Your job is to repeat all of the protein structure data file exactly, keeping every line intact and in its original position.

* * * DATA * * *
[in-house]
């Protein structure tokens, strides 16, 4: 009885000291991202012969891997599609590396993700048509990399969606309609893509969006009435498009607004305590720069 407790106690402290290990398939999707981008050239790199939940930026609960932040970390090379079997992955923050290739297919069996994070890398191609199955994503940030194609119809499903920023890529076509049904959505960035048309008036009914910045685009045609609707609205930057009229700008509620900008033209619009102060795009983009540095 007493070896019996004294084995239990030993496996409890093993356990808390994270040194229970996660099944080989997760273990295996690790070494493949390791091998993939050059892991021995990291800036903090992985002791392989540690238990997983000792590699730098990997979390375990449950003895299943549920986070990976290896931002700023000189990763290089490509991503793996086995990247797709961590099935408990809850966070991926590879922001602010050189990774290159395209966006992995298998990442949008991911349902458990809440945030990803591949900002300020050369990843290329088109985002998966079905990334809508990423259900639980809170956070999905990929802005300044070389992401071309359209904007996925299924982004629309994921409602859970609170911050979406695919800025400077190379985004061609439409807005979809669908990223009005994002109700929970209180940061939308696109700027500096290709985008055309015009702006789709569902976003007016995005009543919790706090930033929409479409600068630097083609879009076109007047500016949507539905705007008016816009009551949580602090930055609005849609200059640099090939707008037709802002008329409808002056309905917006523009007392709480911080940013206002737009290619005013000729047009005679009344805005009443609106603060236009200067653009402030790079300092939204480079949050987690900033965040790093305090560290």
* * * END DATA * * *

[in-house]
């Protein structure tokens, strides 16, 4: 009885000291991202012969891997599609590396993700048509990399969606309609893509969006009435498009607004305590720069 407790106690402290290990398939999707981008050239790199939940930026609960932040970390090379079997992955923050290739297919069996994070890398191609199955994503940030194609119809499903920023890529076509049904959505960035048309008036009914910045685009045609609707609205930057009229700008509620900008033209619009102060795009983009540095 007493070896019996004294084995239990030993496996409890093993356990808390994270040194229970996660099944080989997760273990295996690790070494493949390791091998993939050059892991021995990291800036903090992985002791392989540690238990997983000792590699730098990997979390375990449950003895299943549920986070990976290896931002700023000189990763290089490509991503793996086995990247797709961590099935408990809850966070991926590879922001602010050189990774290159395209966006992995298998990442949008991911349902458990809440945030990803591949900002300020050369990843290329088109985002998966079905990334809508990423259900639980809170956070999905990929802005300044070389992401071309359209904007996925299924982004629309994921409602859970609170911050979406695919800025400077190379985004061609439409807005979809669908990223009005994002109700929970209180940061939308696109700027500096290709985008055309015009702006789709569902976003007016995005009543919790706090930033929409479409600068630097083609879009076109007047500016949507539905705007008016816009009551949580602090930055609005849609200059640099090939707008037709802002008329409808002056309905917006523009007392709480911080940013206002737009290619005013000729047009005679009344805005009443609106603060236009200067653009402030790079300092939204480079949050987690900033965040790093305090560290």